It is further evident from a review of the New FamilySearch program, that there is no adequate way to provide source information for specific facts. There is a tab for a listing of sources, but the lists do not, for the most part, contain what you would normally expect as sources, the list of sources is by and large a listing of the way the information was copied into the program. As the Help Center says at Document ID: 100343, "There are currently no guidelines for entering sources. You can enter as much information as seems most appropriate to you. If you have information that does not seem to fit into any of the fields on the page, enter it into the Comment field." The problem is that very few people see a need to enter any source information at all. Another problem is that what is recorded as a source is usually record of where the data was extracted from other records of the Church, not a source like a U.S. Census or a death certificate.

As a result of the lack of sources, the duplicate individuals and families and the inability to change even obviously wrong information, the database has no possibility of being a reliable research tool. There has been some discussion as to whether or not the New FamilySearch database can be useful for real genealogical research by suggesting names, dates and places unknown to the researcher to be used for later verification. That is always possible, but highly unlikely since there are very few actual original sources listed for any of the information.

In some instances the programs functions as it is designed to do. That is when someone enters information for the first time that is really unique. But eventually, as their research expands they will likely run into the existing lines and discover the difficulty of evaluating the information. As an example, I was asked to help a friend with a line dating back to Indiana in the early 1800s. In this case he assumed that the birth information give in New FamilySearch was correct. however, it turned out that more examination showed that the information was simply wrong and the individual in question was inadequately identified. Had my friend assumed that the information was correct and not sought help, he could have spent a considerable time looking in the wrong place and time. Not all users of the program have the ability to evaluate what they are looking at in a sensible fashion.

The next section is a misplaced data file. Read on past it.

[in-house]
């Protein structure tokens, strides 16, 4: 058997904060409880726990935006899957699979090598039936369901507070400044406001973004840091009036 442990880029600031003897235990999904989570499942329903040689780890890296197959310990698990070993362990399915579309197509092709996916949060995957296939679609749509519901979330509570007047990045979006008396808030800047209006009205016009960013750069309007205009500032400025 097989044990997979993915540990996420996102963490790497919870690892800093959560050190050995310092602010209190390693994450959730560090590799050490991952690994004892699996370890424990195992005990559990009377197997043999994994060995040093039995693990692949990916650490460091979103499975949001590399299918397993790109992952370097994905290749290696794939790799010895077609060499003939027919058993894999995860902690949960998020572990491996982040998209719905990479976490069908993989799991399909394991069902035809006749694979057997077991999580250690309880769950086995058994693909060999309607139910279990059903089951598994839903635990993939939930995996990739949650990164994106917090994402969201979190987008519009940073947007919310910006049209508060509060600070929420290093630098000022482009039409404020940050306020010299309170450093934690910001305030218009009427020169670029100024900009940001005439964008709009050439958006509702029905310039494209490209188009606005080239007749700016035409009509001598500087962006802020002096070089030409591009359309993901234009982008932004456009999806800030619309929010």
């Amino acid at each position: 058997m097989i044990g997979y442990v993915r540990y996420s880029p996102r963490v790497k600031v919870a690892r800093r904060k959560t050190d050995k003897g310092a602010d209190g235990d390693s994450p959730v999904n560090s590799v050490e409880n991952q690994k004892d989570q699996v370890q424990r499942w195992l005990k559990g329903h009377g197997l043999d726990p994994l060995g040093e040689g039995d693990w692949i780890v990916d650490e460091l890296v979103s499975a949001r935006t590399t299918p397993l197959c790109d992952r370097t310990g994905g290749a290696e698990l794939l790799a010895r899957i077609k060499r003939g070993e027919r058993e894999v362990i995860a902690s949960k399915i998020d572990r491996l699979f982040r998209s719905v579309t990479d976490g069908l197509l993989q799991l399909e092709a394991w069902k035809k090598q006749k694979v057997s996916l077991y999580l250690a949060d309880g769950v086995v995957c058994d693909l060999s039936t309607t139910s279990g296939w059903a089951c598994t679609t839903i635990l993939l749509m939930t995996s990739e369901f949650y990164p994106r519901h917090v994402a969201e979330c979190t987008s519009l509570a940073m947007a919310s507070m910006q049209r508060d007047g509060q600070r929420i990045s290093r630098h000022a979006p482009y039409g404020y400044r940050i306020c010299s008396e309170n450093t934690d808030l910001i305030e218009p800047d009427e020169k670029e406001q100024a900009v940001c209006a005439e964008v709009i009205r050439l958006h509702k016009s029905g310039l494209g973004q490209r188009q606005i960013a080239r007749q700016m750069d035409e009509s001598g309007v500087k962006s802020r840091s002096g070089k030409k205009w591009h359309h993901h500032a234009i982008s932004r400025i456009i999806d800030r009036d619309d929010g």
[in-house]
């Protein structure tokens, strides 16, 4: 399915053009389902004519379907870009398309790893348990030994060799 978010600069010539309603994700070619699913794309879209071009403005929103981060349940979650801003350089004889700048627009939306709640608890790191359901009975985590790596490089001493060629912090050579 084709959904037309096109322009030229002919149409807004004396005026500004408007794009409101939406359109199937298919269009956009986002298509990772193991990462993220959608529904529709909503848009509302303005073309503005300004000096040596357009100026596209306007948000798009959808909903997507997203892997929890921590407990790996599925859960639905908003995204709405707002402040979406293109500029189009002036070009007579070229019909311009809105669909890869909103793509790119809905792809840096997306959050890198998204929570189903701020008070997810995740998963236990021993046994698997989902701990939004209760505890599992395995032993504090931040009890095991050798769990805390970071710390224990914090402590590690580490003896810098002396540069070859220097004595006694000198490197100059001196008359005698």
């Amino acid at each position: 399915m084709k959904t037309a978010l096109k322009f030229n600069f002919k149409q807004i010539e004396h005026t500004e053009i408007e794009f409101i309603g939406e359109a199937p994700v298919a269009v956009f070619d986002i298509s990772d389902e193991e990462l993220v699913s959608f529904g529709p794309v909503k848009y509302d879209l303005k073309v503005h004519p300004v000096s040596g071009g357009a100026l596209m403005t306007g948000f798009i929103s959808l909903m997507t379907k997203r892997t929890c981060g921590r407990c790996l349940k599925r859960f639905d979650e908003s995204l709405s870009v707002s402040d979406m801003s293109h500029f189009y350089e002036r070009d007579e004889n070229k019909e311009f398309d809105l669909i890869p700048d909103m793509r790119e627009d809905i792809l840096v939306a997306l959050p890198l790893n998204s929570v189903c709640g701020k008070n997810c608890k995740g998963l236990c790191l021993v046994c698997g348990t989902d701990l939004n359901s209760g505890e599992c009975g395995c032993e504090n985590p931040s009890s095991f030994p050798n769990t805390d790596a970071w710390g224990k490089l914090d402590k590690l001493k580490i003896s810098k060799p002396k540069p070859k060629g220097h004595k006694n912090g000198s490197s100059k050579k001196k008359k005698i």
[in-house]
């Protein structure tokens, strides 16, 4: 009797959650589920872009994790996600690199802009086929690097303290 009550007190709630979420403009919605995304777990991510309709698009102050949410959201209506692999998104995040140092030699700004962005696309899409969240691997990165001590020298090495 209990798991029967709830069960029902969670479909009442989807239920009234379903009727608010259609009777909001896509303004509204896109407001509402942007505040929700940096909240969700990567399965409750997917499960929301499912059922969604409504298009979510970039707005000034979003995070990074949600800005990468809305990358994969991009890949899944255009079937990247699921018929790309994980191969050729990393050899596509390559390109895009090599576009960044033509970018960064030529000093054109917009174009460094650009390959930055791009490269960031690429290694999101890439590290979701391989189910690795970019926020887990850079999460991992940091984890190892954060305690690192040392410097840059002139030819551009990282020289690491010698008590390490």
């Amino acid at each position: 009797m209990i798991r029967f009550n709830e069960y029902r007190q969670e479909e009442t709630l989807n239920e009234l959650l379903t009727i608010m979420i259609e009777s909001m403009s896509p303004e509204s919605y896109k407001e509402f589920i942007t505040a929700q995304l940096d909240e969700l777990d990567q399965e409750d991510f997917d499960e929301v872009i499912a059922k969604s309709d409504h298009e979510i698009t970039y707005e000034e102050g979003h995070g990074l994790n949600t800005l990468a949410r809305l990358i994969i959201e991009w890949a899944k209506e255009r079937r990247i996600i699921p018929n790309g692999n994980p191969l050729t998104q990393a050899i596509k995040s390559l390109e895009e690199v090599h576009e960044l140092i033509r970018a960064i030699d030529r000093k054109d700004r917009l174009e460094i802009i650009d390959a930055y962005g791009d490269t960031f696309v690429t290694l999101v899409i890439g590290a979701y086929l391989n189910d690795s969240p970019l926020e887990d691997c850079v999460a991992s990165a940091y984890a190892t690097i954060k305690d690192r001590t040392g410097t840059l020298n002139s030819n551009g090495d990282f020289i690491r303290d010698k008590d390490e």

When and if the present database is added to the website, it would be helpful if most of these issues are addressed. However, as a side note, the information contained in the program is no worse or better than that in many Family Tree type online databases.

A last note on the use of the term "Family Tree." Although the term is appropriate and suggestive of what is contained in the databases, it is presently much overused in online programs. In most instances the nomenclature alone causes confusion. For example, in New FamilySearch if you enter "your family tree" information, it is actually not yours at all, but is open to change by anyone viewing the program. In the the website, there is already a tab for "Family Tree" that links to a search of the Ancestral File and the Pedigree Resource File. I suggest that a clear distinction be made between the various references to family trees, indicated exactly how the term is being used. Otherwise, there should be an effort to develop a different method of referring to user generated information as opposed to searching information in an existing database. I understand that efforts along this line are already underway.

Really the last note. New FamilySearch has created a huge interest in family history in general and inspired a lot of people to investigate their families origins. I only hope that as a tool the program can be improved. I also hope that any criticism I have of the present database is viewed as constructive rather than destructive. I would like nothing better than to have the opportunity to weed out the problems shown on New FamilySearch in my family lines.

1 comment:

  1. James, thank you very much for taking the time to write this thoughtful overview.